ture endeavors.


Depending on when you receive this issue, the next item may be of little use but I will mention it. The Solemnity of the Assumption (August 15) is ordinarily a Holy Day of Obligation. However, this year, because August 15 is a Monday, there is NO obligation. It is still a solemn feast and all are encouraged to still take part in Mass

As I write this column we are in the final days of preparation for the annual Taste of Faith. I do want to take this time to express my deep thanks to all who helped in the preparation as well as all of you who attended. The results will be made available soon, hopefully by the end of the month.

I am very fortunate to have a very experienced and competent diocesan staff who are able to take care of almost everything that comes up. That is the primary reason why I have had the chance to take part in national and regional activities that take place outside the diocese. I have been able to gain a much more extensive understanding of the wider Church as a result. I have also become very familiar with the uncertainties of air travel. One great advantage of today’s technology is the use of email. Even when I am away I can monitor anything that needs my attention.

who has served St. Mary’s Residential Training School, has been elected Superior General of her order that has sisters serving all over the world. Obviously, she will need to devote her full energy to this new responsibility. We all wish her well and assure her of our prayerful support. Of course, she will leave a great void at St. Mary’s but we trust that God will give us the wisdom to find someone who can fulfill this critical administrative role. Our loss is her community’s gain. May God continue to bless all of you!

One final bit of both good and bad news... Sister Carla Bertani,

What does it mean to ‘offer it up?’ I used to place a high premium on getting a good night’s sleep. When I didn’t get a solid night’s sleep, everyone knew it the next day. I used to love eating in restaurants. When we had to rein in the spending, our eat-out budget got chopped. I still hope for a good night’s sleep, and I still enjoy eating out. But something is changing. I’m craving a spiritual diet and rejuvenation time with God more than a meal out and blissful sleep. I’ve learned to turn insomnia into prayer time. I’m learning to be okay with what is in the food pantry at home. I’m learning to offer these things up to the Cross. The saints tell us that we can do little things for God. If we let God transform us in little ways, He will begin to transform us in all ways. Every little sacrifice, every little suffering can become part of God’s redemption story. Catholics have a phrase for this little act of faith. It’s called offering it up. I mention it to my family now and then. I’m careful about when and where I say it. It should never be said in place of a snippy get over it. Offer it up is not the same thing as get over it. The first phrase is an encouragement; it is filled with hope. It has the potential to transform the smallest thing into something good and holy. The second phrase is a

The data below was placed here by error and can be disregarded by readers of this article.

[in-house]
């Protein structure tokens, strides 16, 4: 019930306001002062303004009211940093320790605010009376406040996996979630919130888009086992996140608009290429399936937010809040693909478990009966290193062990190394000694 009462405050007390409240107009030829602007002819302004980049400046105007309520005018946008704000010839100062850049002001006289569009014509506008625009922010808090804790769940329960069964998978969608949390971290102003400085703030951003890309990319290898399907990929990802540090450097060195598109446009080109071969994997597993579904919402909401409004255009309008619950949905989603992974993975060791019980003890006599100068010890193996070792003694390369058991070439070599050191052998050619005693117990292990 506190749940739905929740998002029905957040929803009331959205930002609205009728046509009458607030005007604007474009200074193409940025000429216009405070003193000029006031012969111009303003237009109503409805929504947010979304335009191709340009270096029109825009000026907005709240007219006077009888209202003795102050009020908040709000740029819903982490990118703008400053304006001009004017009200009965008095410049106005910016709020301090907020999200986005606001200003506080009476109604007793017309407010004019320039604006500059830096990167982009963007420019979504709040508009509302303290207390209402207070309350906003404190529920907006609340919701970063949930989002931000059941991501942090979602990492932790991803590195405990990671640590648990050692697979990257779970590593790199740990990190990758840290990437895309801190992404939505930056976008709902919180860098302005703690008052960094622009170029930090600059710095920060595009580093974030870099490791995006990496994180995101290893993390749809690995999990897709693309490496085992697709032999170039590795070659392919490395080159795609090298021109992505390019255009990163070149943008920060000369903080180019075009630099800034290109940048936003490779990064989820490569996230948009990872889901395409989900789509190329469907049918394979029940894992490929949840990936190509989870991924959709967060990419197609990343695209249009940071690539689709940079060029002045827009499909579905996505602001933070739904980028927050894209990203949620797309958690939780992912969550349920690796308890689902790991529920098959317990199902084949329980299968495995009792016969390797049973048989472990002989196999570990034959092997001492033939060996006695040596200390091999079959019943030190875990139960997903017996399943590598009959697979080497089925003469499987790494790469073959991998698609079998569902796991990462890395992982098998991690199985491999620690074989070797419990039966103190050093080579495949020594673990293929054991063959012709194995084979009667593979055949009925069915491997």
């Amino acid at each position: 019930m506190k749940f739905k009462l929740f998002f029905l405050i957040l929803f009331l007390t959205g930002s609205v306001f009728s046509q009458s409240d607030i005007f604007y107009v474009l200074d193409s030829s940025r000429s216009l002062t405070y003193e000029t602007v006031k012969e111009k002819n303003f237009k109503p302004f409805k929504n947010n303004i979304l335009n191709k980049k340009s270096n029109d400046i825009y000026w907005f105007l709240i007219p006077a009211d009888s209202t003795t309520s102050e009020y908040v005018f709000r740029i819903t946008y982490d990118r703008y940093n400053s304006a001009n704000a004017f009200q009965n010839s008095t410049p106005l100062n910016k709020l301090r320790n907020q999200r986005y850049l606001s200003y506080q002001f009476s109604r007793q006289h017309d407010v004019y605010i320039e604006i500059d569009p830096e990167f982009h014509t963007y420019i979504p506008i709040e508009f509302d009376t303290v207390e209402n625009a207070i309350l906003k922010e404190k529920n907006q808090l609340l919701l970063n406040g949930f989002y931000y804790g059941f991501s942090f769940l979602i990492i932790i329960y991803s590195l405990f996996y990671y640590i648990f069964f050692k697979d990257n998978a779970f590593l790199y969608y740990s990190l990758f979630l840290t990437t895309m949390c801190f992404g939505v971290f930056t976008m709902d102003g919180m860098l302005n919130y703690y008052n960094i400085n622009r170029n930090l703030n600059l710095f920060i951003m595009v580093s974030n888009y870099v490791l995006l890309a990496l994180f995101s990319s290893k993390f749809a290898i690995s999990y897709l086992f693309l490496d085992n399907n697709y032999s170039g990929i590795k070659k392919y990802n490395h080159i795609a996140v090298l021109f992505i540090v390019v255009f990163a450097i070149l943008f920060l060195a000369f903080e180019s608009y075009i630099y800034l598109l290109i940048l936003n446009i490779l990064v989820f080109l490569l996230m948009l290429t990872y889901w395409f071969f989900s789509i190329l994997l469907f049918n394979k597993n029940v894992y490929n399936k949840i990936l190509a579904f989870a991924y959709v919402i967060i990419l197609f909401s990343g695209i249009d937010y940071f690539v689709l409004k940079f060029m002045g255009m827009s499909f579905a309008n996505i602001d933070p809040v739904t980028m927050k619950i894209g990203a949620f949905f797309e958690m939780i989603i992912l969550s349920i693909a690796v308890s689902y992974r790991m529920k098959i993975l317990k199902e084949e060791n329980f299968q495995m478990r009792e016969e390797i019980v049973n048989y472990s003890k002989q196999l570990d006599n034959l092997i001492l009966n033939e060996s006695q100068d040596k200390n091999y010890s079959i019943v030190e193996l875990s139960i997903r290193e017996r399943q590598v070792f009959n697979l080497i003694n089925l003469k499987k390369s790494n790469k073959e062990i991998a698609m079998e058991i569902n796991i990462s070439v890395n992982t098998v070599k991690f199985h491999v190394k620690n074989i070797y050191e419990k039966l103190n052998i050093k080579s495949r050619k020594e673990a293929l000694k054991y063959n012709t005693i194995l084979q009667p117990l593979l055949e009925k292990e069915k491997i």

Catholic By Grace -- Denise Bossert chastisement; it seeks to control and silence another person. It has the potential to destroy whatever is good and holy in these little moments of sacrifice. So, I remind my family to offer it up when I really do hope and pray that they might do it. My youngest daughter gets it, but not my husband, John. Like me, my husband didn’t grow up in the Catholic Church. And he has never been the kind of guy to accept something that’s more fluff than substance. So, the first time I suggested that he offer it up, he chuckled and said, “I have no idea what that means.” I quoted Colossians 1:24 and he said he still didn’t get it. “But that’s OK. I don’t have to get everything to know the Church has it right,” he said. Sometimes, he just likes to see if I’m up to the challenge of defending our new faith. These are some of my favorite moments with John. He knows how much I like talks like this. But sometimes, it’s frustrating because mysteries can’t be contained in 800 word articles – or two minute conversations between husbands

and wives. “Just try it. You don’t have to get it to give it a try.” Sometimes, that’s all I can say. Sometimes, there are no words or great analogies. “Sort of like fake it until you make it,” he says. “No. More like ‘I believe, Lord, help my unbelief,’” I tell him. “Okay,” he says. I smile then, knowing he’ll keep asking me for explanations when this comes up. Not because he thinks it is nonsense. It is just one of those little dialogs we have. It’s almost scripted. It’s the dance we do. And it is awesome. A dialog between two lovers that reminds us that we like being together and talking about stuff like this. Kind of like offering it up, which is also a dialog between lovers. This time, it’s between the Beloved and the human soul. An offering of everything from insomnia to simple meals at home. Little things offered with great love. Moments we repeat again and again, like a divinely scripted dialog. Go ahead, offer it up

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Vol. XLI, No. 8